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September 27, 2019 Nonfiction

The Contest 

Margaret Sherwin

The Contest  photo

From the time I was seven until I started taking Seroquel, an anti-psychotic, I had this unending feeling of doom.  ‘My go to’, be that of death. It started with a stranger under my bed with a knife. My chance of making it through, till I fell asleep, depended on which way I lay.  I could not lie on either of my sides and I could not lie on my stomach. It had to be on my back. I made it out alive. I then started witnessing nobody around corners with ropes and chains strangling me from behind, dragging me down dark alleys.  I saw me hurling myself off bridges, over cliffs, and into raging rivers. I then started catching myself hearing a muffled voice. The first time I heard it I was doing my paper route. It was very early in the morning and there was no moon to guide me.  I specifically remember asking, “Did you hear that?”, but no one was around.  

The season of fall had always seemed romantic to me.  Not romantic in a starry eyed kind of way, but a Sylvia Plath, The Bell Jar, kind of way.   My AA sponsor uses the word glamorous, I use romantic. Regardless, they are the same. It propositions some sort of yearning, pulling me closer, tight, telling me sweet nothings, come back, despite the suffering and pain.  

I’m sitting here watching the yellow leaves fly off the tree outside this library window.  I could say that it is the most compelling, most beautiful thing I have ever witnessed - this moment.  And it is.  

Fall used to be my favorite season. I loved the fall, the colors, the nostalgia, the change of wind, the holidays, death.   Along the way I acquired an impression that evolved people preferred the season of spring over fall. I didn’t want to be known as one of those who weren’t.  I thought if I said I loved the season of spring the most that I was presenting myself as if I was renewed and rebirthed. I thought if I said I loved the spring the best I would learn to believe it.  I could make myself relive, be rejuvenated, and rewrite everything. (I used to make up words with the prefix ‘re’ just for this purpose.) I forced myself to acquire affection for the season of spring to save face.  I started associating the season of fall with the glass half empty. Or maybe, I associated the glass half empty with the season of fall. I love spring. Spring is my favorite season. I love how it manufactured life for me all these years.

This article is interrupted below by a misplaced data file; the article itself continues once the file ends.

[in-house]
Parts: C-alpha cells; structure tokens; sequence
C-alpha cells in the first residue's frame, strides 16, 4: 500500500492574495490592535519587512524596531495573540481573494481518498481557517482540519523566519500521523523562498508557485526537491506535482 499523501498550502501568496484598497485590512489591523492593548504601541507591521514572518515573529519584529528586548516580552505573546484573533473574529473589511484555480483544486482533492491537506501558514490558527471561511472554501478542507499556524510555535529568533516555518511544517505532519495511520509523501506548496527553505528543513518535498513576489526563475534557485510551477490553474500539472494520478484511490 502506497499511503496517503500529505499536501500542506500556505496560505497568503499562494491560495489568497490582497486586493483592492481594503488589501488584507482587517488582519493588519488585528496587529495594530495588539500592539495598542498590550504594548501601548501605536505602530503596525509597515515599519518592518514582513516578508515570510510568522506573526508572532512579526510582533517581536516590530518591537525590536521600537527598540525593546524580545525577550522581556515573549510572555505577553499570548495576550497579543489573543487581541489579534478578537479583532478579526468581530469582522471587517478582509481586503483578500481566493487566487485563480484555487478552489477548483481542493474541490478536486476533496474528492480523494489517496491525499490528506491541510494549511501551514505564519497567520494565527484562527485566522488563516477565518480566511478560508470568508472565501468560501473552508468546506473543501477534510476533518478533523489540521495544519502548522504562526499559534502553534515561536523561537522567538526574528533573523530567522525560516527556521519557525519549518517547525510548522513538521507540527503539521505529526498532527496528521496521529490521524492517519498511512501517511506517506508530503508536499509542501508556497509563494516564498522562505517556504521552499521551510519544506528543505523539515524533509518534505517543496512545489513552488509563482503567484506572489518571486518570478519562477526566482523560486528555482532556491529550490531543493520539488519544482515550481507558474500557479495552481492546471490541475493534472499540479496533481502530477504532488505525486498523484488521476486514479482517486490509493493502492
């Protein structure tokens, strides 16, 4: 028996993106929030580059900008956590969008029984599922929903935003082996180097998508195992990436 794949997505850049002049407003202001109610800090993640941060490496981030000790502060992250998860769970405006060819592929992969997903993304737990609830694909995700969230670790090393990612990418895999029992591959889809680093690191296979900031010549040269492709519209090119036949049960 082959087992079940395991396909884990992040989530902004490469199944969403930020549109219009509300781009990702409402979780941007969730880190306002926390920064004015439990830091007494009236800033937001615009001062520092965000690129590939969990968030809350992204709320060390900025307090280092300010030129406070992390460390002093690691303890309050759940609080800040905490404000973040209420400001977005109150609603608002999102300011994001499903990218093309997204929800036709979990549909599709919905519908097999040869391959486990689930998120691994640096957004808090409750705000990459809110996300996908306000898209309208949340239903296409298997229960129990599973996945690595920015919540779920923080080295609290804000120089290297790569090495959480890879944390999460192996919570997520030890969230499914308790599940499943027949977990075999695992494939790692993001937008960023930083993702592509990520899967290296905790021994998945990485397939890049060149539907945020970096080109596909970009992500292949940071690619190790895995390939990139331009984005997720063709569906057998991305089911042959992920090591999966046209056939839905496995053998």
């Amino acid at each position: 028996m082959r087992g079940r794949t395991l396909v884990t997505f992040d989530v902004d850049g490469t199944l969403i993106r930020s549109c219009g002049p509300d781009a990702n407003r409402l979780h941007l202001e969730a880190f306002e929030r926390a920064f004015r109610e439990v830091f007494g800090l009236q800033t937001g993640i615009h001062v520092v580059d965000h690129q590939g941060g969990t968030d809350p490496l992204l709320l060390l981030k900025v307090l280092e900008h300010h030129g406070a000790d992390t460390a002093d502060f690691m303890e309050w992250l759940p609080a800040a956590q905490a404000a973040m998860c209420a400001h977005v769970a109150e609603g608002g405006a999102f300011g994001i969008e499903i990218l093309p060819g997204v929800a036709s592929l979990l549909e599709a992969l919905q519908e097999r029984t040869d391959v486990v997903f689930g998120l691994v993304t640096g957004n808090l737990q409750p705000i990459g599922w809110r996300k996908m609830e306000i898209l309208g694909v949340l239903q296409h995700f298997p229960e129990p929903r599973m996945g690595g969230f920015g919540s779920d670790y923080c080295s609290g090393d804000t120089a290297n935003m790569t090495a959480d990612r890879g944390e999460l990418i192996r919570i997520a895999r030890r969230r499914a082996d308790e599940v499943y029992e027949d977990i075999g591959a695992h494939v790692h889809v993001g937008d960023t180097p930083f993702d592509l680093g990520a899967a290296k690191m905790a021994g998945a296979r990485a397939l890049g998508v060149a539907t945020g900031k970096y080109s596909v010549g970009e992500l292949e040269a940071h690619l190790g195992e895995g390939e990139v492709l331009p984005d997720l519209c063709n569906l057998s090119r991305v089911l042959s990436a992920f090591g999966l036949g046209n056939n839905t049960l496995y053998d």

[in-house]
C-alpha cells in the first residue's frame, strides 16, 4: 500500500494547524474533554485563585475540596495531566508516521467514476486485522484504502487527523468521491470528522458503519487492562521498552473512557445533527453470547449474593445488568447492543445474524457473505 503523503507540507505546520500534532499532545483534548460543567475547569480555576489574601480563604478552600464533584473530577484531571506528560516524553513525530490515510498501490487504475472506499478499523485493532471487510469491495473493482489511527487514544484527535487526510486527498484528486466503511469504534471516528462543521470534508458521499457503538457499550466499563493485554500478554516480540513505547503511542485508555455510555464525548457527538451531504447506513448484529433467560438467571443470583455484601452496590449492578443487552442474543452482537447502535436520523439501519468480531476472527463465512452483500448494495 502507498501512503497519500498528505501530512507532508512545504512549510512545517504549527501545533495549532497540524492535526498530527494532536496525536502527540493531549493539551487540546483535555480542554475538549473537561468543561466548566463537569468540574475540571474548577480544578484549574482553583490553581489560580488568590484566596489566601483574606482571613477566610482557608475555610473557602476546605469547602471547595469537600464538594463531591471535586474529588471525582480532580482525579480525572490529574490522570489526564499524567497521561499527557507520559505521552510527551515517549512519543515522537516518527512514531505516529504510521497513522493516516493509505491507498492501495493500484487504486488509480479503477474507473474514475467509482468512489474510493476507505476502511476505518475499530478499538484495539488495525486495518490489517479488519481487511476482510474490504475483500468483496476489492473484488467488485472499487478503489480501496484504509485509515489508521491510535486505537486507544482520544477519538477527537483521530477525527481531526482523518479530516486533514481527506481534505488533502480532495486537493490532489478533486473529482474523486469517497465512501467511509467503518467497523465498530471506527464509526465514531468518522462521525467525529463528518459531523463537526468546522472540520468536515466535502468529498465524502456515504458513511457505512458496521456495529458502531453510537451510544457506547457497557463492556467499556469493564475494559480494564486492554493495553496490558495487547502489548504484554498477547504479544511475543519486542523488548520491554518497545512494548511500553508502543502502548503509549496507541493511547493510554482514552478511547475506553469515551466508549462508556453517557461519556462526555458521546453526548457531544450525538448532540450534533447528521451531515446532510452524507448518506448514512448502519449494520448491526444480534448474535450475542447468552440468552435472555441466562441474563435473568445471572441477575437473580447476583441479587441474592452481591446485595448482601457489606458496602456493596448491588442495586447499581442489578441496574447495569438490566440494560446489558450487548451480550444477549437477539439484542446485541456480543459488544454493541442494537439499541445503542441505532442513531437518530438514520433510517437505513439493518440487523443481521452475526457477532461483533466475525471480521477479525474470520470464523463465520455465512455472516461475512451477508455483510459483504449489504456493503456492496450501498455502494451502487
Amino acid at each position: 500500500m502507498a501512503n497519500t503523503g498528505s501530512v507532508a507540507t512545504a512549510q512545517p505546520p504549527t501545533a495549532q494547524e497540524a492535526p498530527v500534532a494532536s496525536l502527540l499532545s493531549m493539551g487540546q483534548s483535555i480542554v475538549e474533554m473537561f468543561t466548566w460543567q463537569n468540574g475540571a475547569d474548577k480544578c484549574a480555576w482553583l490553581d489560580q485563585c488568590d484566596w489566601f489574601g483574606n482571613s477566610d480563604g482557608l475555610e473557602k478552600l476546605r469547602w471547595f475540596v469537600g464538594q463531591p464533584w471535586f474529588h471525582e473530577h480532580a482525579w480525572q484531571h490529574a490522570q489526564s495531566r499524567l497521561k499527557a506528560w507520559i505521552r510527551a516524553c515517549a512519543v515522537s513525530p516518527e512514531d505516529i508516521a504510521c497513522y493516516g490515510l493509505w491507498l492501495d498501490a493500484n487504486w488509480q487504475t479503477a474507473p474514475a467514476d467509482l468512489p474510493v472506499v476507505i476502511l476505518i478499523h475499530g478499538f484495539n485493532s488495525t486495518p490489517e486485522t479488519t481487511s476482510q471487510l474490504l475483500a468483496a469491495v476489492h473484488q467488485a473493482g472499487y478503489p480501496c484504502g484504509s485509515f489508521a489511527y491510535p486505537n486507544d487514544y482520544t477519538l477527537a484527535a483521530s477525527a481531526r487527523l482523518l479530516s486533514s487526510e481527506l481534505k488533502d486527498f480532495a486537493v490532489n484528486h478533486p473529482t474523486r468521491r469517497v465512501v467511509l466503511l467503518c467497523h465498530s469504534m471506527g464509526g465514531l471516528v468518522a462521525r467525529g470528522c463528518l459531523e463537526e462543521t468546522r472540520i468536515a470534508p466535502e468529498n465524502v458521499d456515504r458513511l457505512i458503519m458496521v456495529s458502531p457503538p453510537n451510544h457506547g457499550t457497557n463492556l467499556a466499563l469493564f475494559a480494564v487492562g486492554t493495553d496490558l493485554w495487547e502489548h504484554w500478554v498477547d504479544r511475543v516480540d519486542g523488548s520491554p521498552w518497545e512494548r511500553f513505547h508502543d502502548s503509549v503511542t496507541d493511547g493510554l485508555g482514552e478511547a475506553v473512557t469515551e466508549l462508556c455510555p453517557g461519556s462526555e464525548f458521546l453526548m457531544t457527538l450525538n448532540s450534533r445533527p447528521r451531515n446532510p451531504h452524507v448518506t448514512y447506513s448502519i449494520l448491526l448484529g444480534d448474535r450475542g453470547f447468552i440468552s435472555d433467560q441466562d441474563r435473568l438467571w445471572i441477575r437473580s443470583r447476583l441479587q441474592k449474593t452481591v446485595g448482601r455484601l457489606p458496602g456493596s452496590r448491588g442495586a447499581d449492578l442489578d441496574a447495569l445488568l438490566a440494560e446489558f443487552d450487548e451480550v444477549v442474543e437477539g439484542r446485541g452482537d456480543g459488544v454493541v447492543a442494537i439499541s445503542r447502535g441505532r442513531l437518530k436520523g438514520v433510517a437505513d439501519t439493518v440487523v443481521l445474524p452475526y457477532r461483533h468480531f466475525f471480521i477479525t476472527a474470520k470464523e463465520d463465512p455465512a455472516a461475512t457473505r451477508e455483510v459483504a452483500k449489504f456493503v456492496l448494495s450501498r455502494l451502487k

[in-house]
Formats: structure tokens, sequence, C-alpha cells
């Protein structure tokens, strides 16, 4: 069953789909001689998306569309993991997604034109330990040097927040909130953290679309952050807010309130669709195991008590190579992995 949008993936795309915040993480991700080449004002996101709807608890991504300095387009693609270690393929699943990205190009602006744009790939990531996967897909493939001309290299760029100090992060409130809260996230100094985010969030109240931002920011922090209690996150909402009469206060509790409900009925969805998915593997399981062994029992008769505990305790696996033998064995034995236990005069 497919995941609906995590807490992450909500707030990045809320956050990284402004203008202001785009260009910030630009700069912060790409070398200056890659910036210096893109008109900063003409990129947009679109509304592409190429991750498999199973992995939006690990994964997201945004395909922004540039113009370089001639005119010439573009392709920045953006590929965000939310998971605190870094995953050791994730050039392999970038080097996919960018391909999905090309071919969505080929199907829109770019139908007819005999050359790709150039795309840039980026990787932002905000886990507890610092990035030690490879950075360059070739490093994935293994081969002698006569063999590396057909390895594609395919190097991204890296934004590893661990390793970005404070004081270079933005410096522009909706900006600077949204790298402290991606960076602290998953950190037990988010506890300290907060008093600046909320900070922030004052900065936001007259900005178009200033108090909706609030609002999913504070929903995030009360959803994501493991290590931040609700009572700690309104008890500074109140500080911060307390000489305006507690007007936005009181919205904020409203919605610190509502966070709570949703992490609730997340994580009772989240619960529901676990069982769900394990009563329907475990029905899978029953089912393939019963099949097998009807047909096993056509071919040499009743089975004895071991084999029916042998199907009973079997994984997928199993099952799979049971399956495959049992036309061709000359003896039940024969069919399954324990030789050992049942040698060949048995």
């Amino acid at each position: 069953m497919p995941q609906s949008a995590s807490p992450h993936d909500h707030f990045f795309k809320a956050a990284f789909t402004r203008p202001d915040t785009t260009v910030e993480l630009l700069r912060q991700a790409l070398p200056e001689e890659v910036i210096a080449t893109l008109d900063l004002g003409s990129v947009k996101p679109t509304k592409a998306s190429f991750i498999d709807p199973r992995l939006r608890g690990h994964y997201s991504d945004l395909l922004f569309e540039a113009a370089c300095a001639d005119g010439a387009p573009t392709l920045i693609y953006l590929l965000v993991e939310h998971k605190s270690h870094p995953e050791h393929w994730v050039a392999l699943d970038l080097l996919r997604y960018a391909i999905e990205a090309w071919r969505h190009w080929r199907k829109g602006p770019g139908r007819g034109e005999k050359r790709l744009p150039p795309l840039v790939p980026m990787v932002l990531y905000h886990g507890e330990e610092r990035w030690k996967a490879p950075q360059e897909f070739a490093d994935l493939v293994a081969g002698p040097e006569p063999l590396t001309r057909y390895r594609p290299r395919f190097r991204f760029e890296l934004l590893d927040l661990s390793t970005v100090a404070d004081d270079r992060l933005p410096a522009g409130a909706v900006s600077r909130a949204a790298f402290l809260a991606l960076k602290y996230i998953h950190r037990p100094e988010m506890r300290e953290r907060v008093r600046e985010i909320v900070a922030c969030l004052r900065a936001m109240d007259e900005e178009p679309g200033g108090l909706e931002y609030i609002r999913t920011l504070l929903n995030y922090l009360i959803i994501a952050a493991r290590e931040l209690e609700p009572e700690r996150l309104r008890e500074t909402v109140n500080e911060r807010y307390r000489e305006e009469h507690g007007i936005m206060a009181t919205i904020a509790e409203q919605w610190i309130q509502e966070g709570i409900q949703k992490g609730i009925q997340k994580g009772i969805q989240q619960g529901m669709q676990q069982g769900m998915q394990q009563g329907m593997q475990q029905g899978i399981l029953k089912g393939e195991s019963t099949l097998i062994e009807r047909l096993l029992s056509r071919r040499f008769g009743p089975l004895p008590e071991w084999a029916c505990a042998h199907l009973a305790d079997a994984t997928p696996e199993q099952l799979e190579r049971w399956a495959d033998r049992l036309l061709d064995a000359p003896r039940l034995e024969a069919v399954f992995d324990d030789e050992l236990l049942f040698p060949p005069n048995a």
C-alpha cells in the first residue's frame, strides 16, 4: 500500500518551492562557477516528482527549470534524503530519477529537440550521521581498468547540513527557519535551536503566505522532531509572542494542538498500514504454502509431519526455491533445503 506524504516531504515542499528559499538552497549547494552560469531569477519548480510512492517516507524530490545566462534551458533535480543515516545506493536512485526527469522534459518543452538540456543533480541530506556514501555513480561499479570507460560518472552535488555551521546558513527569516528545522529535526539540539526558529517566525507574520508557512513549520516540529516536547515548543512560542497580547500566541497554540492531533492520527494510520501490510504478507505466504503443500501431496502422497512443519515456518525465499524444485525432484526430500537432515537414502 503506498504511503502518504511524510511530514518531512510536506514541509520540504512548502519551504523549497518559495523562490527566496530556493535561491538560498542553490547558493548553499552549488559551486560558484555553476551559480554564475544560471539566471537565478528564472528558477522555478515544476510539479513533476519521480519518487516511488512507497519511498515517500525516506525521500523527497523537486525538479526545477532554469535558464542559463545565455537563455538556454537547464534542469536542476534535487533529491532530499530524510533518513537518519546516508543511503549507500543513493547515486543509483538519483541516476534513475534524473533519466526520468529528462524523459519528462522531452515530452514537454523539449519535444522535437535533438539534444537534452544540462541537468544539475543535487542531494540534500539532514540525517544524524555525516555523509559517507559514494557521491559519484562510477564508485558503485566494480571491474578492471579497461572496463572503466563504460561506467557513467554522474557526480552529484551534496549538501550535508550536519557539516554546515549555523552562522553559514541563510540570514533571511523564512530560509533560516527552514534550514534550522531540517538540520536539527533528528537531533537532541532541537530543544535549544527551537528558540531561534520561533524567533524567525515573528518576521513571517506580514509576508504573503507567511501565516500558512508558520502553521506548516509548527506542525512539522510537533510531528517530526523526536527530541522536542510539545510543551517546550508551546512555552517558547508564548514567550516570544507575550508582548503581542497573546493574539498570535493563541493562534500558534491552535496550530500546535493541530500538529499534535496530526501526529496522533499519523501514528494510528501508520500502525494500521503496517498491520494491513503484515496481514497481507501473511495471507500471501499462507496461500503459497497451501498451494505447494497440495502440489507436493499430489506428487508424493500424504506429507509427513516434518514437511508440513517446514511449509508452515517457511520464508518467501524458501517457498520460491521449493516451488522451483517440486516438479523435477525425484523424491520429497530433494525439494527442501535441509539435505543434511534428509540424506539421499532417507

I just looked on my bottle of Kombucha by GT’s and there are ‘re’ words written all over it:  reawaken, rebalance, reimagine, repurpose, rethink, rekindle, reinvent, redefine, reclaim, recreate, recapture, rediscover…

I went to an art show once and met a photographer who took photos of things like rotten fruit, dirty and disheveled gadgets and dead things.  I told her how I appreciated her take, “that you don’t see that much”. She told me thank you, “I don’t meet many people who appreciate it that much”.  The first photo I entered in a contest was of a tree that had fallen and was split in two, wide open with colorful fall leaves strewn all over it- like a hairy naked woman waiting for someone to fall on top of her.  

I had no idea what I didn’t know.  Like the first time I entered ‘the most creative’ birthday card contest for our local zoo elephant that had just turned 1.  I underestimated the caliber of others and I over-emphasized the quality of mine.  

A good eye.  What do they mean exactly when they say that someone has a good eye?  My mother used to tell me I had good taste. She referred to that when she asked me to pick out one of two outfits, for instance, from a clothing store, or one pair of shoes out of two.  From her retort and that comment, I guessed good taste was a bad thing and that I had picked wrongly.